The physicians in this “super HMO” are employees and they then have to choose between doing what is right for their patients and what their employers instruct them to do. This is already happening in hospitals across the country, but will escalate as more physicians, especially specialists, leave private practice because they fear that their practices will have no value if the hospitals control the flow of patients to them.
Besides encouraging the formation of ASOs, the ACA has other provisions which are aimed directly at doctors, in an attempt to destroy the private practice of medicine; a necessary first step to get to a single payer, government run healthcare system. Working with a willing accomplice, the American Hospital Association (AHA), provisions were put into the ACA that eliminates future physician owned hospitals and surgery centers, imaging centers and laboratories. The exemptions to these ventures occur when they are connected to and are a part of the physicians’ direct practice, but these exemptions are being challenged as well. The AHA is a very powerful lobby and as we have come to see, doctors have no effective lobbying group and are easy targets for every group that wants to push us around.
Finally, the worst part of the ACA lies in the limitless power granted to the Secretary of HHS when it comes to healthcare matters. The Secretary determines what the clinical protocols are which doctors must follow if they wish to see patients who have insurance that is offered through the healthcare exchange. According to the ACA, there will be no insurance offered outside of the exchange. So if you want to see insured patients, you must follow the protocols approved by the HHS Secretary.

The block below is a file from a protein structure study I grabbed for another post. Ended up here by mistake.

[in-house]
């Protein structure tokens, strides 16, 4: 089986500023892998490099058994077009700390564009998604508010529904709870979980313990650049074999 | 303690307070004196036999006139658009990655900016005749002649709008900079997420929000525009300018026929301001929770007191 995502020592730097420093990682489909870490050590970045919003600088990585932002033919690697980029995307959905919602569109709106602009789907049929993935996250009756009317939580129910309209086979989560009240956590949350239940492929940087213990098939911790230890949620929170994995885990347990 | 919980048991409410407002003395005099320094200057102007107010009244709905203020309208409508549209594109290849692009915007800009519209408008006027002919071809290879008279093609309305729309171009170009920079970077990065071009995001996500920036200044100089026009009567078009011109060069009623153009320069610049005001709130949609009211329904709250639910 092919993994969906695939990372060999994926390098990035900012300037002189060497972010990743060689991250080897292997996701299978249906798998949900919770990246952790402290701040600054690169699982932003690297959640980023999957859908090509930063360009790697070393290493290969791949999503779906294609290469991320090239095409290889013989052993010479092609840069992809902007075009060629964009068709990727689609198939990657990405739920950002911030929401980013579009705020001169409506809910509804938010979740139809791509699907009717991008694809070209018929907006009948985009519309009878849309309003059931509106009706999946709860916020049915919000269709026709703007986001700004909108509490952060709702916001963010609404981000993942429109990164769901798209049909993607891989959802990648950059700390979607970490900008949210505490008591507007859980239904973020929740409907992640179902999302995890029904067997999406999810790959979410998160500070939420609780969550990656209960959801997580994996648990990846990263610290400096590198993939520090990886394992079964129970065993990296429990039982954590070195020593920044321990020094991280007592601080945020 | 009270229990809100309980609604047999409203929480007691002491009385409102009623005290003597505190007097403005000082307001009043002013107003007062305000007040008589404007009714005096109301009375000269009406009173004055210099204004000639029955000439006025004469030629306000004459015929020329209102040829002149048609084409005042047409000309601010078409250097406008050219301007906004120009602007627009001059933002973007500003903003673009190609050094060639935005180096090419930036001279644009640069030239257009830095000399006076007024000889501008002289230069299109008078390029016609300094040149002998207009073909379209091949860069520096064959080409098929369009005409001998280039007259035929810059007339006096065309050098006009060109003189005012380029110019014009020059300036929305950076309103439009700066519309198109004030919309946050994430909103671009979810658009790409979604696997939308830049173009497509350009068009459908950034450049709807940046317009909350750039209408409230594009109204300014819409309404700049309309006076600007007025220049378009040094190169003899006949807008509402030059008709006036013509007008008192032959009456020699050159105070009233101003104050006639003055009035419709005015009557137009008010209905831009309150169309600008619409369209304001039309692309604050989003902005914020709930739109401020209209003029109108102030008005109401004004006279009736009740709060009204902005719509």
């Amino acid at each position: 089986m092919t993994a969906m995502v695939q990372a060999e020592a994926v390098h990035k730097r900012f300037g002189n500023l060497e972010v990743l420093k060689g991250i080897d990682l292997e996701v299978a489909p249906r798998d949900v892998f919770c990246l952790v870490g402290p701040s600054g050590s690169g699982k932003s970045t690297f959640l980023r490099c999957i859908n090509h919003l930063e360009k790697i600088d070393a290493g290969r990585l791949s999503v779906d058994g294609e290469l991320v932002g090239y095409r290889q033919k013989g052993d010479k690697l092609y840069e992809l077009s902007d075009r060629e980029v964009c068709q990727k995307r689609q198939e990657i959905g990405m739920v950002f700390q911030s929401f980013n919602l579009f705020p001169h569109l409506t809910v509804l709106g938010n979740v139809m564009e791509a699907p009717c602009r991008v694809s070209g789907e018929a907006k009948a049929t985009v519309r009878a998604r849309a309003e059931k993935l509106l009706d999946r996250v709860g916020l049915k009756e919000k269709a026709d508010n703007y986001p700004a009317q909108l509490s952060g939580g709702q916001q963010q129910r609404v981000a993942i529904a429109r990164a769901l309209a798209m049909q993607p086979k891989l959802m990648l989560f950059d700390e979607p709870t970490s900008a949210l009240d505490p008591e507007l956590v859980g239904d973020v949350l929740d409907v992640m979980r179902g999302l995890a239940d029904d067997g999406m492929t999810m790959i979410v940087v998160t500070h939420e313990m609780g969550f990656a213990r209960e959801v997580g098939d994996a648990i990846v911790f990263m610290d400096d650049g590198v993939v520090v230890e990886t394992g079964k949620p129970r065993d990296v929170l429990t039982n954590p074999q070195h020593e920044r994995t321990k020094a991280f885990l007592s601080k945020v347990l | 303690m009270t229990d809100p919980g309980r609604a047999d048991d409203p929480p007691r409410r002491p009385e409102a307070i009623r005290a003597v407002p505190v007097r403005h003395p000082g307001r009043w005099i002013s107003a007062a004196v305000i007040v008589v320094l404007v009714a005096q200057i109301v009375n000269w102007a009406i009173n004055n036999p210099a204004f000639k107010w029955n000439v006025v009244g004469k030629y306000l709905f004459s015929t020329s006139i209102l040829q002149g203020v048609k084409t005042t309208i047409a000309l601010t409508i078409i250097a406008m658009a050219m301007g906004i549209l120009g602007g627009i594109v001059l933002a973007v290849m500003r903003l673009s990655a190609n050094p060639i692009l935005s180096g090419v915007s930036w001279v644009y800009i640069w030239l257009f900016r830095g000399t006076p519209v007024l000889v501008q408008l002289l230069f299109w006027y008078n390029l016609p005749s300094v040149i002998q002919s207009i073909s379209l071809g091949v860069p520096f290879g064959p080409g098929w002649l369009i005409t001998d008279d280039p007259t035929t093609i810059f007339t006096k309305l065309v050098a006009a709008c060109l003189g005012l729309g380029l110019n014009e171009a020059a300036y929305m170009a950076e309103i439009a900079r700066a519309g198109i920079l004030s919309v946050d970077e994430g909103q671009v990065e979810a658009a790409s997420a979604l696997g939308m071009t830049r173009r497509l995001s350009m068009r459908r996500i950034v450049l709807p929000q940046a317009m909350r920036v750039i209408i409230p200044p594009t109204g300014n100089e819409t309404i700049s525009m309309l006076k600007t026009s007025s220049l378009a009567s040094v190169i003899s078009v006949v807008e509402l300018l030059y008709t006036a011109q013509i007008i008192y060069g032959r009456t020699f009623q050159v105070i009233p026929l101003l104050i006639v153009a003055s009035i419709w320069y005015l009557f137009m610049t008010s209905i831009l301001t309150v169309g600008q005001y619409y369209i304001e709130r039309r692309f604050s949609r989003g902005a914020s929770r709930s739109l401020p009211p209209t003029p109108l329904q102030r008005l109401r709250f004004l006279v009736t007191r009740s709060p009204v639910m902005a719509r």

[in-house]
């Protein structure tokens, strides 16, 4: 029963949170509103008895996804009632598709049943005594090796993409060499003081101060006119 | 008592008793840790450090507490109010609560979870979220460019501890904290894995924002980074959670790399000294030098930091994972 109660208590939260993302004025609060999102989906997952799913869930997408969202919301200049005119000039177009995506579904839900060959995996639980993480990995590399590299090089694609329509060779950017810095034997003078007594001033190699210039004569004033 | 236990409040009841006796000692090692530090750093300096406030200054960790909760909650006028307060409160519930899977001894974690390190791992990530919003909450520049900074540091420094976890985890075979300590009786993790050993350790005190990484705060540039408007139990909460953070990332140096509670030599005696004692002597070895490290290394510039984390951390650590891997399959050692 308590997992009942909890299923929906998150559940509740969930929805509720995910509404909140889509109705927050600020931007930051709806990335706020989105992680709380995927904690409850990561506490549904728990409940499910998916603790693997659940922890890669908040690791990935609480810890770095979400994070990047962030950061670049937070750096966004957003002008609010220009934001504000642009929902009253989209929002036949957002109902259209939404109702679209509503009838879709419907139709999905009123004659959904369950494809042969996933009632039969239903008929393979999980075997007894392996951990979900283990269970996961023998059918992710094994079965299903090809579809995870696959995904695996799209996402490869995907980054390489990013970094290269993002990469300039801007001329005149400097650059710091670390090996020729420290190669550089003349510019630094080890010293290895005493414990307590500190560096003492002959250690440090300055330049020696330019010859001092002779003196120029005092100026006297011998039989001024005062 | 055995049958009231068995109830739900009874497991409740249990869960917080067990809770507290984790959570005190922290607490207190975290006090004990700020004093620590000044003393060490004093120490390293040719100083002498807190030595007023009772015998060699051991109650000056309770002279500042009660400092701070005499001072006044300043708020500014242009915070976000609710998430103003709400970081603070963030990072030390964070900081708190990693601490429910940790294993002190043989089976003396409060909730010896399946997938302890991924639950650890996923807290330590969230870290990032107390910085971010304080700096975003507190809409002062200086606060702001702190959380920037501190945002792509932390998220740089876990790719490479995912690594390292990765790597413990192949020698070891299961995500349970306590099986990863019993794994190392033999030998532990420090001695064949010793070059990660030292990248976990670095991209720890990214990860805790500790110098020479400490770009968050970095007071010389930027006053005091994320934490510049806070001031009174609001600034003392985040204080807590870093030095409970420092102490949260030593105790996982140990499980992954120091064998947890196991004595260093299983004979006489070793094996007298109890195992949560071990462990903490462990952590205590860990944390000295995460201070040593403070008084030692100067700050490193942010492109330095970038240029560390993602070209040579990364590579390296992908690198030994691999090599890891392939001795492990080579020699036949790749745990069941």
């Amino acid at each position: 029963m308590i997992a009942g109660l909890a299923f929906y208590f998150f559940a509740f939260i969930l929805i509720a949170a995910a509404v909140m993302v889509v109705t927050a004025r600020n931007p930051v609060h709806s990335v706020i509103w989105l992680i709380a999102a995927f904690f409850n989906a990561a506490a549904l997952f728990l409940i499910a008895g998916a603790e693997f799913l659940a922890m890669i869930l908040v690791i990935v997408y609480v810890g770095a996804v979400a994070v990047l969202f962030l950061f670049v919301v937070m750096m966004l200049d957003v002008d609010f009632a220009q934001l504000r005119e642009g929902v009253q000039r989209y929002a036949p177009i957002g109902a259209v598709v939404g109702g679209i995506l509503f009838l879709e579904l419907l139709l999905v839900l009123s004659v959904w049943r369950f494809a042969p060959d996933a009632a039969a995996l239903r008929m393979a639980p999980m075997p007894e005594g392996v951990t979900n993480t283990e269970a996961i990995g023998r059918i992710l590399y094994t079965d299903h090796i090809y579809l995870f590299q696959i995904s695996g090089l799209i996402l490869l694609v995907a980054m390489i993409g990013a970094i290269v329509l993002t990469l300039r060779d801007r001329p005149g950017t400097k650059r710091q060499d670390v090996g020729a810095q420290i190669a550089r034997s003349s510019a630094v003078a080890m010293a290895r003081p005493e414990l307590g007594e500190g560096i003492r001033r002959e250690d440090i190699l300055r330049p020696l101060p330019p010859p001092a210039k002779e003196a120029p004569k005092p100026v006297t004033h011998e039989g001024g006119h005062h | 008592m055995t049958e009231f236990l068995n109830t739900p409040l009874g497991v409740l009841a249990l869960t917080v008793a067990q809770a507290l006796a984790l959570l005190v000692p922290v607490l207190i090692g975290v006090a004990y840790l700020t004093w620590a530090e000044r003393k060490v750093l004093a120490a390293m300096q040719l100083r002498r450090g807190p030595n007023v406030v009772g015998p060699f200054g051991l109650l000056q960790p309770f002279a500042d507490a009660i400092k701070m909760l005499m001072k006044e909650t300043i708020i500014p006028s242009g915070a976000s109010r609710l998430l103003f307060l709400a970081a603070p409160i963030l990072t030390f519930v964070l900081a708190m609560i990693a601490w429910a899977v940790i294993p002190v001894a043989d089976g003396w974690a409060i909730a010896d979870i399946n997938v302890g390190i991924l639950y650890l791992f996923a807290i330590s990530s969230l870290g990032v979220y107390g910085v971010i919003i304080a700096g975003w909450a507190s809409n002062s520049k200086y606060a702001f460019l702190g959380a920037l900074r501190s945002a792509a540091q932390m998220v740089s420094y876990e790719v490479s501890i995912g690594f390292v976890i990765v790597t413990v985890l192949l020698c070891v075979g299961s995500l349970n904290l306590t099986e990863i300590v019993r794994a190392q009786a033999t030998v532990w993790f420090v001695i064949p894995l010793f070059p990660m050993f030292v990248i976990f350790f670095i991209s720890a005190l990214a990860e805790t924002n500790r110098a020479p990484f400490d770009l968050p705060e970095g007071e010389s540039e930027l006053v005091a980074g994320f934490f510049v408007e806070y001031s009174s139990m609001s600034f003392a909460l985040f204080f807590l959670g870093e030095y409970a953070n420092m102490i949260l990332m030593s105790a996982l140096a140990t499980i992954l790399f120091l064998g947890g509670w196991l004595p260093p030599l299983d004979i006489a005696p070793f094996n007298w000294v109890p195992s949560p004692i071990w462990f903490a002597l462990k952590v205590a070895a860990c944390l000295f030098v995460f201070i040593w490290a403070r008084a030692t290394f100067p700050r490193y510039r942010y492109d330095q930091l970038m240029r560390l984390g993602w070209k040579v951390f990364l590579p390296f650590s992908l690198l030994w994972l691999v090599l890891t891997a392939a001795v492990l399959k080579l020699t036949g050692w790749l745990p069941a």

If this wasn’t bad enough, the Federal Coordinating Council for Comparative Effectiveness, a 15 person board appointed by the President and with no Congressional oversight, will decide what treatments doctors may offer to patients and which cannot. Simply, this is the beginning of medical rationing, and if the issue of waivers bothers you, then this should really scare you. “trial balloons” have already been sent up in this regard. We have seen it with mammogram recommendations and with limiting Avastin for breast cancer patients. You can be certain that It will escalate as new ways to limit care are explored.
Dr. Scherz is the Founder and President/CEO of Docs 4 Patient Care (www.docs4patientcare.org).